2008 Predoctoral Fellowship Grant Recipient
Sterling J. Nesbitt
I was born in the deserts of the southwestern United States, Mesa, Arizona. Many camping trips to the edge of the Colorado Plateau fueled my love of discovering ancient life and being outdoors. I didn't have to go far to collect fossils, during 1997, a mammoth was found near my house. I spent the next three weeks excavating the specimen in July in the Phoenix basin; I was hooked and I have been doing fieldwork every summer since. I completed my undergraduate degree in integrative biology at the University of California, Berkeley. Under the direction of Dr. Kevin Padian, I collected, prepared and fully described the Middle Triassic suchian Arizonasaurus babbitti for my senior thesis. My investigation into the relationship of Arizonasaurus sparked my interest in early archosaurs. I am currently a PhD candidate at Columbia University and the American Museum of Natural History.
My primary research interest focuses on two main areas: the relationships of basal archosaurs and early radiation of the group following the Permian-Triassic boundary. To accomplish this, I have conducted fieldwork in Arizona, New Mexico, Texas, North Carolina, Tanzania, Mongolia and Madagascar to collect new specimens from the Early to the Late Triassic. My dissertation has focused on the relationships of suchians (rauisuchians and poposaurids), the stem leading to Dinosauria, and the stem leading to Archosauria. Additionally, I have examined the Coelophysis Quarry assemblage, one of the world's most extensive and remarkable Late Triassic accumulations of vertebrates. I have also traveled to museums all over the world inspecting basal archosaurs.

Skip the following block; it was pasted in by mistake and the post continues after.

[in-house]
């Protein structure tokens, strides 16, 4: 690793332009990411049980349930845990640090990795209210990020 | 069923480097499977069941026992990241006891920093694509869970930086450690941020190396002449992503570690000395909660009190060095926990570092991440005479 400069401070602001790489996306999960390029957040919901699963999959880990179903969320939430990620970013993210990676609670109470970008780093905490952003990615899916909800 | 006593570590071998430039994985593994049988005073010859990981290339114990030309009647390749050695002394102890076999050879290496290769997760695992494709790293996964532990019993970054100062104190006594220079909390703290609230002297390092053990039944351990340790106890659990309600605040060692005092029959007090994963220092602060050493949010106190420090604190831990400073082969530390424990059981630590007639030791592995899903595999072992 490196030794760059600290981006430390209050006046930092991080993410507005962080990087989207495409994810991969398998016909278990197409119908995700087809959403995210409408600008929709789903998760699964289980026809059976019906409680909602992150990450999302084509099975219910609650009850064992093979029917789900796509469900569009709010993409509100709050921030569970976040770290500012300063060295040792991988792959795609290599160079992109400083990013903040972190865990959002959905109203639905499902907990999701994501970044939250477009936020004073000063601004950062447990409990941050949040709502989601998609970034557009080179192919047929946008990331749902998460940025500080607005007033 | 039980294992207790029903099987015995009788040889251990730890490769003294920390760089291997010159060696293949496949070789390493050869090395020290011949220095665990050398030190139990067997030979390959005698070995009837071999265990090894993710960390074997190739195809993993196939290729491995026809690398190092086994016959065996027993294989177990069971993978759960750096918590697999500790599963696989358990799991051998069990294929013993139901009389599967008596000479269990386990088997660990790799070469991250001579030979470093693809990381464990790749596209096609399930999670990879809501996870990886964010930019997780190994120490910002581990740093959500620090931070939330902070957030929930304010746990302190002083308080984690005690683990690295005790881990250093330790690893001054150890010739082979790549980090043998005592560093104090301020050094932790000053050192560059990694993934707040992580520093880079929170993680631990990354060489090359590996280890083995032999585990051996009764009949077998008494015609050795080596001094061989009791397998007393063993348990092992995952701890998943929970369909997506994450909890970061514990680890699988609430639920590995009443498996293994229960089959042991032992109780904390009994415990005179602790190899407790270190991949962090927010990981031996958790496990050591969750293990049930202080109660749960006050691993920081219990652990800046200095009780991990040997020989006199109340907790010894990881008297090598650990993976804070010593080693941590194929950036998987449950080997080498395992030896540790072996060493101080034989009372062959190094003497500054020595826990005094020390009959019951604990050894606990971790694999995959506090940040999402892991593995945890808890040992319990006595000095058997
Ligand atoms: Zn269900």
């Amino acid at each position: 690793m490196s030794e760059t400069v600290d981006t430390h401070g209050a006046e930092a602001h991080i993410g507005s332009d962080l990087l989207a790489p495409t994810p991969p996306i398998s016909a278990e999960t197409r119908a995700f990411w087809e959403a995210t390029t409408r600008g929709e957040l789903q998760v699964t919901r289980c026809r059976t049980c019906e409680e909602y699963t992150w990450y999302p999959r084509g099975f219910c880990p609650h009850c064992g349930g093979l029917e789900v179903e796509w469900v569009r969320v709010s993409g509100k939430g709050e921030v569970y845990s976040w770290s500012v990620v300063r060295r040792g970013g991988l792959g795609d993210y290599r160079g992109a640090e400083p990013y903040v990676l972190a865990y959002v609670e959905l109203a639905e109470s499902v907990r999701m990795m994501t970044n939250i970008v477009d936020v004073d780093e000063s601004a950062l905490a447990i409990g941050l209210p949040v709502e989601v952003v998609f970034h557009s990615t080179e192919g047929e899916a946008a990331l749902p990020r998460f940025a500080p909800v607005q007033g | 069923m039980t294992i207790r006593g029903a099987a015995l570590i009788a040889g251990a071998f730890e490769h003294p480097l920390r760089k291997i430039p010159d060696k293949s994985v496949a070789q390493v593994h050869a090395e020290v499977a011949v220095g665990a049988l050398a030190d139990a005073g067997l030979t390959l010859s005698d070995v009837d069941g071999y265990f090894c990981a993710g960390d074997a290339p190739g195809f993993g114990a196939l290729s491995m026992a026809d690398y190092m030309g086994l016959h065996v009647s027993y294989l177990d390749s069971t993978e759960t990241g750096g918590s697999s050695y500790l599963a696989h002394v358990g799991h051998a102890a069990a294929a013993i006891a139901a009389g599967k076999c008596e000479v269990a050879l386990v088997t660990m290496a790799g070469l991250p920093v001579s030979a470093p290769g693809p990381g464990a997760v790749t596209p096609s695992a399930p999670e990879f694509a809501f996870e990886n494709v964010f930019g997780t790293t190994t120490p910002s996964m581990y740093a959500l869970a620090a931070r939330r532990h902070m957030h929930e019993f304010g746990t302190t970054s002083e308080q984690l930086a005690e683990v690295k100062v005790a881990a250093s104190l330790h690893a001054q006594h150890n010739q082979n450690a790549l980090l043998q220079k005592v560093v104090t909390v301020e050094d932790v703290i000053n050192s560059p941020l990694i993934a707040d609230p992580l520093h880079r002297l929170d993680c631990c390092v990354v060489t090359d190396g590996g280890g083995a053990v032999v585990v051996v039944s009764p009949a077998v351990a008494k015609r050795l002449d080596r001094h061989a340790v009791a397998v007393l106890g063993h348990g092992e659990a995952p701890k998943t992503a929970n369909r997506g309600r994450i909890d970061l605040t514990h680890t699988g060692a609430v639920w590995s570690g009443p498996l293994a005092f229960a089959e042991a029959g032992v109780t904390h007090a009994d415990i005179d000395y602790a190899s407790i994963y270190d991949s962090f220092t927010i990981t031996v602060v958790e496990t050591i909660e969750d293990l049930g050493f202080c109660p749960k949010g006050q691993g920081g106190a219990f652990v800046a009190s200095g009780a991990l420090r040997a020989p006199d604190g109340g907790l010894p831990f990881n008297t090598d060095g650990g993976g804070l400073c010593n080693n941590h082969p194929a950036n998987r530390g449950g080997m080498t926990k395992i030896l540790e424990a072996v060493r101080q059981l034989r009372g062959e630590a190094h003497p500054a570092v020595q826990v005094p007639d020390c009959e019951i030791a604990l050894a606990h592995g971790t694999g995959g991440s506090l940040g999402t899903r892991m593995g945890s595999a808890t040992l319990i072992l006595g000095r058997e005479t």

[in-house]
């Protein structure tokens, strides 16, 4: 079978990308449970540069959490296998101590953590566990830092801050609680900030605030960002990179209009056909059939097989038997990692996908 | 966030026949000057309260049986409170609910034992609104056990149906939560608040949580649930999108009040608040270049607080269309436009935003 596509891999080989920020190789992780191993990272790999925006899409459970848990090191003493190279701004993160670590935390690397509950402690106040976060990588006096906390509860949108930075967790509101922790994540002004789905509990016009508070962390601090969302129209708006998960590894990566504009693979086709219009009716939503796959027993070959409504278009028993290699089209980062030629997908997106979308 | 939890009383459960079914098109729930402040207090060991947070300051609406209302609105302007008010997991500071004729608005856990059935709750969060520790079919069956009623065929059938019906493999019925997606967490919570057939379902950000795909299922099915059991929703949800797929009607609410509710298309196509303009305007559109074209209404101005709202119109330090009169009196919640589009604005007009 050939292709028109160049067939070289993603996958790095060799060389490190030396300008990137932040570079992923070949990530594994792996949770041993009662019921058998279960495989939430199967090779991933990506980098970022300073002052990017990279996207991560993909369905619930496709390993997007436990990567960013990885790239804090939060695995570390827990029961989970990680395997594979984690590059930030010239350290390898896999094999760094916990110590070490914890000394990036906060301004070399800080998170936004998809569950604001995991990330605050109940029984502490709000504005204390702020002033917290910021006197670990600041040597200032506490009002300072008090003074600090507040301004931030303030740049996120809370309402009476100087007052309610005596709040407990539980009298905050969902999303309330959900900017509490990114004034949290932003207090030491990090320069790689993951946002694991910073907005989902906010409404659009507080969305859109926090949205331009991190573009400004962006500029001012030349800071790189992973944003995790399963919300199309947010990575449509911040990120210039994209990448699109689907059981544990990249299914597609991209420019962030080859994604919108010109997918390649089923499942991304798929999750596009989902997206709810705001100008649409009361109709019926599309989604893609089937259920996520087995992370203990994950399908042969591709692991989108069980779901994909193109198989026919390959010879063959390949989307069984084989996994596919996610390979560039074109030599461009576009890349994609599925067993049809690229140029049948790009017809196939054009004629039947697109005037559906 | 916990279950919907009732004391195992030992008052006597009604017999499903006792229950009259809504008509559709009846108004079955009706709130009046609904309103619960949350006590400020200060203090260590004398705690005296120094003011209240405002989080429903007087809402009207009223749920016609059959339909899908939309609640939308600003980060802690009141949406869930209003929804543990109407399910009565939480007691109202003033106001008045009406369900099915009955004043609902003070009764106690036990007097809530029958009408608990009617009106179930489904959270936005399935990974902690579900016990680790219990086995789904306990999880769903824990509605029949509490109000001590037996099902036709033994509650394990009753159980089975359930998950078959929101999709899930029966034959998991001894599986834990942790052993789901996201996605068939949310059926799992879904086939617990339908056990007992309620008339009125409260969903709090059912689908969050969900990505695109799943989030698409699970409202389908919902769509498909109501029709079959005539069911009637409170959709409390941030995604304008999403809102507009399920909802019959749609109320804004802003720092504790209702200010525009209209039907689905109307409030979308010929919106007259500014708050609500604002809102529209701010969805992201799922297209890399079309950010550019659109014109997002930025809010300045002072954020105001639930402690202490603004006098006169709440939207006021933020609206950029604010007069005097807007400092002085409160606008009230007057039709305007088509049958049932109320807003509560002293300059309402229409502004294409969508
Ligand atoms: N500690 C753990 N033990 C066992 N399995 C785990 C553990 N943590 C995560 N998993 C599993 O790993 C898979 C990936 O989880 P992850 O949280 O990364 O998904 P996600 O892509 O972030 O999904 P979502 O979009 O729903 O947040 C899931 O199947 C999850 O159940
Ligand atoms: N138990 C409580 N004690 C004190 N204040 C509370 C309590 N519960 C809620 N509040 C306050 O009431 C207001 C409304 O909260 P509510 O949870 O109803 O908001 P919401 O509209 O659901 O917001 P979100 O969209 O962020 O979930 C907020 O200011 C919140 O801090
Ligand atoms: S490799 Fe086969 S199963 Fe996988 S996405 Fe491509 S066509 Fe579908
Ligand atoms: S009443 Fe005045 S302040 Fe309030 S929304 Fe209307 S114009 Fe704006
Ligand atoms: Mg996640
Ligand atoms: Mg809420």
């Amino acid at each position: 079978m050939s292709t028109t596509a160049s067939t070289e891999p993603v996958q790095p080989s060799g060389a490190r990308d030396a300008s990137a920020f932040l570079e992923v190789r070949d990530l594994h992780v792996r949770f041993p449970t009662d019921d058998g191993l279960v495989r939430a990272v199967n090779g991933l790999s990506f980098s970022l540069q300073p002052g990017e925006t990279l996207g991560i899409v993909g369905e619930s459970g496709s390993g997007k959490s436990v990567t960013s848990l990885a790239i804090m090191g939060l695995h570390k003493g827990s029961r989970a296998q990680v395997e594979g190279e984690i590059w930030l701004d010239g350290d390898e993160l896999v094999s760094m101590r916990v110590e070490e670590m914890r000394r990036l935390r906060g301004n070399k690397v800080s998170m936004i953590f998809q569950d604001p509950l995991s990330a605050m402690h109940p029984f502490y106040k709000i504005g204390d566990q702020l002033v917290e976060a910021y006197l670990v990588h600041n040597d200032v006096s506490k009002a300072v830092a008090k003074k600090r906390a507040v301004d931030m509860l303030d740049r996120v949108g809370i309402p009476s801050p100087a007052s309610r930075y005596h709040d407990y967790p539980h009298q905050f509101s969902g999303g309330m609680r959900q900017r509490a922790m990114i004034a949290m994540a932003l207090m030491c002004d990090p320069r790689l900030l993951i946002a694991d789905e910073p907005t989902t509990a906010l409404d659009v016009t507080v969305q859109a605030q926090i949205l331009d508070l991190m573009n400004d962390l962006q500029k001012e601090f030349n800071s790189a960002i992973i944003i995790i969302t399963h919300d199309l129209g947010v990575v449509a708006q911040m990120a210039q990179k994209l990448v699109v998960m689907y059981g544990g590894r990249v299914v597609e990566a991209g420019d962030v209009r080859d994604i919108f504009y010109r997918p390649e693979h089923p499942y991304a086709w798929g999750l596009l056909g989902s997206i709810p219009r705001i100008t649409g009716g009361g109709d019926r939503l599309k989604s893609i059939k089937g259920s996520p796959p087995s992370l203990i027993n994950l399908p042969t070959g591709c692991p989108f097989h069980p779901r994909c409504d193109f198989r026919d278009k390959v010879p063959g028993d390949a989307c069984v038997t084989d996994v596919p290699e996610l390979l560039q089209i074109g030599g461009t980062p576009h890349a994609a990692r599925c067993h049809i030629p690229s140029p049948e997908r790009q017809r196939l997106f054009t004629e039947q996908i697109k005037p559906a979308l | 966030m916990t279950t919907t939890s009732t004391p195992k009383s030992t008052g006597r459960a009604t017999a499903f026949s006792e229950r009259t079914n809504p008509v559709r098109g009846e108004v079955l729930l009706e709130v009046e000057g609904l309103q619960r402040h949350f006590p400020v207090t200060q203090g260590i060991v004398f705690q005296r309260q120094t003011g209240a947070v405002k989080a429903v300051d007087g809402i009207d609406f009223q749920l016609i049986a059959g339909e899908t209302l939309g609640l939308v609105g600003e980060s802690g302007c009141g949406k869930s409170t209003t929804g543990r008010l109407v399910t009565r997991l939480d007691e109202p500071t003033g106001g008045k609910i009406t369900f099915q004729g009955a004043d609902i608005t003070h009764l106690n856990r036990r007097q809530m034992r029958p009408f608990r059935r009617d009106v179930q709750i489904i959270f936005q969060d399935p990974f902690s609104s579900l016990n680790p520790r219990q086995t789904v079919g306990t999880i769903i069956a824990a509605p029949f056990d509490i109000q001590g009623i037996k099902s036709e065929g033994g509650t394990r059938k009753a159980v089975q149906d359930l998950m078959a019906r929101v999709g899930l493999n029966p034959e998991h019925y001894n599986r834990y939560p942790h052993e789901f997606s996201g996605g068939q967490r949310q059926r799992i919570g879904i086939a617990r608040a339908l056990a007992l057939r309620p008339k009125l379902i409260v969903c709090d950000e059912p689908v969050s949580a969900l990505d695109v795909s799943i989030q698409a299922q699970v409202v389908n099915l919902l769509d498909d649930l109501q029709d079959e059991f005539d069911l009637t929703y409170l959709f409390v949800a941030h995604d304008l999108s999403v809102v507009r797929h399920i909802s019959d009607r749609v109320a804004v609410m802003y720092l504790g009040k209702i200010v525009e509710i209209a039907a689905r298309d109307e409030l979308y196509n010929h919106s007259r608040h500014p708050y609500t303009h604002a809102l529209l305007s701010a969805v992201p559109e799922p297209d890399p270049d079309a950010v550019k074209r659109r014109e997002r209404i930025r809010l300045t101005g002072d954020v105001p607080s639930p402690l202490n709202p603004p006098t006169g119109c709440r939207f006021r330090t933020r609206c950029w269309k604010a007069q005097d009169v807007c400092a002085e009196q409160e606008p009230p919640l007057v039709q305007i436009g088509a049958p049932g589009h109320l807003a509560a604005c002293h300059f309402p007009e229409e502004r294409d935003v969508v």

I am excited and honored to be awarded the SVP's Predoctoral Fellowship Grant for 2008. I wish to thank the selection committee and the generous letters of recommendations from Paul Olsen, Mark Norell and John Flynn. The award allows me to continue my examination of the early archosaur radiation in the Triassic. I will travel to China to study early archosaurs from the Middle to Late Triassic of Asia. These taxa serve as a comparison among similar taxa from North America, South Africa and Tanzania.
Photo courtesy of Sterling J. Nesbitt.